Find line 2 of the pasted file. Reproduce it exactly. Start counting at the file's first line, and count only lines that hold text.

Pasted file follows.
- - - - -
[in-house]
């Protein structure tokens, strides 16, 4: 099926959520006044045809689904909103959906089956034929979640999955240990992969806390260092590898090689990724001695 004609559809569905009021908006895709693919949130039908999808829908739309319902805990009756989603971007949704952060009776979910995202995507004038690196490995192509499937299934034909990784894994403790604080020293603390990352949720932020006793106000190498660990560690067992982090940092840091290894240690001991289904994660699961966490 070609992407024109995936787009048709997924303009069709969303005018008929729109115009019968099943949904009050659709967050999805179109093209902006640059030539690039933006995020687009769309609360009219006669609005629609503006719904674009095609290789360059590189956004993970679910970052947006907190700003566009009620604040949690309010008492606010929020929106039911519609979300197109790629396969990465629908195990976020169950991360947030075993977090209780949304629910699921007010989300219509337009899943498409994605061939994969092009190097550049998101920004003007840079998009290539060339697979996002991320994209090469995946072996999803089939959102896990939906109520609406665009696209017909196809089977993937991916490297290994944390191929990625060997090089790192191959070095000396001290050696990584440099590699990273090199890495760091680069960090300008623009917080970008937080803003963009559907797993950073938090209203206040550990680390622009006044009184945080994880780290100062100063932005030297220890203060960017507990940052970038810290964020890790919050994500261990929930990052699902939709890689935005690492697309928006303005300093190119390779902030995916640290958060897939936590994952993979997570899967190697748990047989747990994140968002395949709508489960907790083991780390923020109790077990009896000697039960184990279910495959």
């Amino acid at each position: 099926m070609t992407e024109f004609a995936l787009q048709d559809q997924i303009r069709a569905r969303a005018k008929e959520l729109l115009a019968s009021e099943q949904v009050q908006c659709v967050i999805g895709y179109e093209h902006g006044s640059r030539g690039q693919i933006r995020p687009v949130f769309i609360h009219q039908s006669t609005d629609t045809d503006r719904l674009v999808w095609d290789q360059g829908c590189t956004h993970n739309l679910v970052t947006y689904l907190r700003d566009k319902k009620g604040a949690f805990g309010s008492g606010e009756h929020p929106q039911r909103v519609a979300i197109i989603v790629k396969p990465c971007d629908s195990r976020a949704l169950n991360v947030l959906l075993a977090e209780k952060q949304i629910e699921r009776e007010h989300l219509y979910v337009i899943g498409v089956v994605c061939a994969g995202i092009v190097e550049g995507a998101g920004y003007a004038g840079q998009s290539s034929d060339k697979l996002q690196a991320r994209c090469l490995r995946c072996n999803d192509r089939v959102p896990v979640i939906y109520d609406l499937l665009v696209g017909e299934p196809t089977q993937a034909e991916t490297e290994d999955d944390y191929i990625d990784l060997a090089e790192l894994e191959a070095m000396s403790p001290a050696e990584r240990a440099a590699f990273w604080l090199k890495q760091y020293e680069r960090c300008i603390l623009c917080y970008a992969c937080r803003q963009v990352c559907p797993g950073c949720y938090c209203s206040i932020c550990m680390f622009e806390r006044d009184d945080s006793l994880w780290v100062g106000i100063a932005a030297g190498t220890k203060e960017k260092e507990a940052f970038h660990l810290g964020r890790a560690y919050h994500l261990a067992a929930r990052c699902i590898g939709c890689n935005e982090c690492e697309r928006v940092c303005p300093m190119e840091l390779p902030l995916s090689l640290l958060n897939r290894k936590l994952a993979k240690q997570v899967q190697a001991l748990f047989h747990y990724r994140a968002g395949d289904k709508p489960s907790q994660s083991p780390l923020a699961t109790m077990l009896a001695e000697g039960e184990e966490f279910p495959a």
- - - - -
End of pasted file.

């Protein structure tokens, strides 16, 4: 099926959520006044045809689904909103959906089956034929979640999955240990992969806390260092590898090689990724001695 004609559809569905009021908006895709693919949130039908999808829908739309319902805990009756989603971007949704952060009776979910995202995507004038690196490995192509499937299934034909990784894994403790604080020293603390990352949720932020006793106000190498660990560690067992982090940092840091290894240690001991289904994660699961966490 070609992407024109995936787009048709997924303009069709969303005018008929729109115009019968099943949904009050659709967050999805179109093209902006640059030539690039933006995020687009769309609360009219006669609005629609503006719904674009095609290789360059590189956004993970679910970052947006907190700003566009009620604040949690309010008492606010929020929106039911519609979300197109790629396969990465629908195990976020169950991360947030075993977090209780949304629910699921007010989300219509337009899943498409994605061939994969092009190097550049998101920004003007840079998009290539060339697979996002991320994209090469995946072996999803089939959102896990939906109520609406665009696209017909196809089977993937991916490297290994944390191929990625060997090089790192191959070095000396001290050696990584440099590699990273090199890495760091680069960090300008623009917080970008937080803003963009559907797993950073938090209203206040550990680390622009006044009184945080994880780290100062100063932005030297220890203060960017507990940052970038810290964020890790919050994500261990929930990052699902939709890689935005690492697309928006303005300093190119390779902030995916640290958060897939936590994952993979997570899967190697748990047989747990994140968002395949709508489960907790083991780390923020109790077990009896000697039960184990279910495959």